Never underestimate the value of teamwork. When a group of people come together to achieve a common goal, they can change the world. Just look at the recent results of the Ice Bucket Challenge.
There can, however, be a few teething problems when you first start working together. To misquote Forrest Gump – working in a team is like a box of chocolates, you never know what you are going to get.
Understanding how to navigate the muddy waters of clashing personalities will stand you in good stead, both in your studies and later career. Here we take a look at a couple of personalities you might come across, along with some advice from Swinburne Online students about how to tackle them.
In a team there is always one person who likes to play Devil’s Advocate for the rest of the group. Sometimes referred to as the Debbie Downer or Negative Nigel, The Doubter likes to rebut new ideas and spends a lot of time explaining to the group why something isn’t going to work. They are the typical Eeyore, seeing a thunderstorm in every clear blue sky.
Advice from our students
It’s easy to dismiss these people as a pain and ignore their commentary, but if you think about it they see themselves as truth tellers or realists. Perhaps because of this penetrating insight they can see a flaw in your otherwise brilliant plan. Don’t just dismiss their opinion as negative, but weigh it equally against the others in the group.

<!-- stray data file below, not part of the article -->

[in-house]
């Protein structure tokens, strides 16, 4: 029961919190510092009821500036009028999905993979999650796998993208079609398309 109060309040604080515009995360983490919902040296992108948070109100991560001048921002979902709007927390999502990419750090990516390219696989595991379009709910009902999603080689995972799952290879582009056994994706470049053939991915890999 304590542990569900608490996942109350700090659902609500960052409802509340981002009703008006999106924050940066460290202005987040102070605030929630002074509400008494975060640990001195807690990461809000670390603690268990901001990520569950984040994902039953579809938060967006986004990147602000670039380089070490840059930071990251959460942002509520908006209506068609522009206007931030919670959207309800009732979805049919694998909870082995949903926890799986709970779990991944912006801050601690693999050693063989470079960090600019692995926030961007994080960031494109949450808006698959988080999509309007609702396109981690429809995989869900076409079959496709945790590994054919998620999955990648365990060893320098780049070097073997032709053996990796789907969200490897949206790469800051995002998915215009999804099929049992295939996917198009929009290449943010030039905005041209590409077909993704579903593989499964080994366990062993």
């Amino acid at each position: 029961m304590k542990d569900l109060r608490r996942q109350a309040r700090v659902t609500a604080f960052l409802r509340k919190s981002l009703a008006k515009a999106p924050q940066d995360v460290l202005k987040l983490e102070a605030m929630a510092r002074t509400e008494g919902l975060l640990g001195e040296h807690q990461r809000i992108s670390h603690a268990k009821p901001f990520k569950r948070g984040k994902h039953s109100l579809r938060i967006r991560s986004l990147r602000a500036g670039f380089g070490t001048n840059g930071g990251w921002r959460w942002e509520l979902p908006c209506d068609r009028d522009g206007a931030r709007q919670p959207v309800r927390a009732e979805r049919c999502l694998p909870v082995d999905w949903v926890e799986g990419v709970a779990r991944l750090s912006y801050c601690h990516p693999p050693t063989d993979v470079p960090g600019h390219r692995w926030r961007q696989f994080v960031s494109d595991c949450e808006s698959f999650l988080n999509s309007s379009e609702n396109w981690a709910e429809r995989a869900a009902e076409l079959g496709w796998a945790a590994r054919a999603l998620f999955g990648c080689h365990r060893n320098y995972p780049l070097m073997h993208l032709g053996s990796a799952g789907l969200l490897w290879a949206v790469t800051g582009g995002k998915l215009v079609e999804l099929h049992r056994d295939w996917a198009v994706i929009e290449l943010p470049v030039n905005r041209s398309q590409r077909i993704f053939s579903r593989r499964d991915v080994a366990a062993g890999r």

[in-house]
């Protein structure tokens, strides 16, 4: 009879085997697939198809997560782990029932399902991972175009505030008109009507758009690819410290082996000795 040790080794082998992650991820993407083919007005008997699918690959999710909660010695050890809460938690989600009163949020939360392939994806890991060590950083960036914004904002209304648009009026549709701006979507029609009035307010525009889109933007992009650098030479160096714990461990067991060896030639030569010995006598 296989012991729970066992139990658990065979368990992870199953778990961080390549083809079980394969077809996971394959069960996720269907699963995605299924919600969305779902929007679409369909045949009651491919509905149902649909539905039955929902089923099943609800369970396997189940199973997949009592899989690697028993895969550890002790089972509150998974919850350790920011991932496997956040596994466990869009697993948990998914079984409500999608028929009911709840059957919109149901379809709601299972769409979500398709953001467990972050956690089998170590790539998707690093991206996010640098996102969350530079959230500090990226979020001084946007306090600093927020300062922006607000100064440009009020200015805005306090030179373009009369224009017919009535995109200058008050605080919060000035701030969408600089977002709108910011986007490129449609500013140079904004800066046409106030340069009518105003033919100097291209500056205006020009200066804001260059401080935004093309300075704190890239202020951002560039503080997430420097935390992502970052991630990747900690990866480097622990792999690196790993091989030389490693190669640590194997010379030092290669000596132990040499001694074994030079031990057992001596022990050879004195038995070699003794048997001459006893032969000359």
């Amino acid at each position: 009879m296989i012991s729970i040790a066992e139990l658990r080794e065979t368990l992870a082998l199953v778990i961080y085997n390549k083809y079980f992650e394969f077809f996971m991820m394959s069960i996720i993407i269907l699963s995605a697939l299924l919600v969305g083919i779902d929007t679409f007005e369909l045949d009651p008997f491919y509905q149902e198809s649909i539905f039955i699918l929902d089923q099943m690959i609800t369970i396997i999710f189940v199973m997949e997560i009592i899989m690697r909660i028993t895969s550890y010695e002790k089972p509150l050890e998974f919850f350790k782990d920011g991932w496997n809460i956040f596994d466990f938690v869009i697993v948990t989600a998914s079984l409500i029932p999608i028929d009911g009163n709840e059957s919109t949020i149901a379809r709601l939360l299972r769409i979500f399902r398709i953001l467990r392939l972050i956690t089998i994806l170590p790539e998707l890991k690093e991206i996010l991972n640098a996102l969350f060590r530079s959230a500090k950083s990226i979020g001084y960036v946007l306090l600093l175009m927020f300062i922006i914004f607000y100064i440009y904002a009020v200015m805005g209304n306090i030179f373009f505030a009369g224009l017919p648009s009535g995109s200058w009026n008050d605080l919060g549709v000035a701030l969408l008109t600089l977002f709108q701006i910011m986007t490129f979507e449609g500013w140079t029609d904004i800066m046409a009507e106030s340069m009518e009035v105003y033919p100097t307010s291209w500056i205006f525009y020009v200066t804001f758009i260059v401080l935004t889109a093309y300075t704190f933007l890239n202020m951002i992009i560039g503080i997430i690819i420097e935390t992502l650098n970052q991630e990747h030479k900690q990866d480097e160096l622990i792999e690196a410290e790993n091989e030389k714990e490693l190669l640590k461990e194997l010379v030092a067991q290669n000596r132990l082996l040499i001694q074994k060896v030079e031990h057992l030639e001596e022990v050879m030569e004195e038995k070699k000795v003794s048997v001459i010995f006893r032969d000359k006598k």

So how do you get them on board with the team plan? In a friendly way explain that the group would like to give this idea a try. But if it doesn’t work they have everyone’s permission to say ‘I told you so.’
The Missing In Action (MIA)
After you’ve put in the effort to bring the team together in a Google hang out, there is nothing worse than having one of the group not turn up. Say hello to The MIA.
MIAs come in all shapes and types, like the over enthusiastic promisers, “yeah I will totally be there!”, the continuous excuser, “my car broke down and I couldn’t get a lift” and the ghoster who no one has seen or heard from for the entire project, “has anyone ever met this Dave person?”
Advice from our students
Be proactive. Get in touch and give them the opportunity to re-engage with the group in a friendly way. Ask if everything is okay and if there is anything you can do to help. If you don’t hear back within a reasonable amount of time let them know you need to push on with the work and ask them to get back to you by a certain date to let you know they are still part of the team.
Overachievers are actually a great asset to any team. They are often the first to arrive and the last to leave. Usually very active in the online forums and great at answering other students' questions, if you see one in the wild they can be easily identified by the large bag bursting with documents for the many projects they are currently involved in.
How to work with them:
Think of this person as the Hermione Granger of the group. While their endless energy and ambitious attitude might make you feel like an underachiever, why not use their incredible powers of planning and time management for good? Ask them for tips on how to manage your own workload and put them in charge of project management for the team. Their unbelievable organisation skills will help everyone bring their best work to the project.
Do you have suggestions for how to deal with different personalities? Connect with us on social and tell us your story!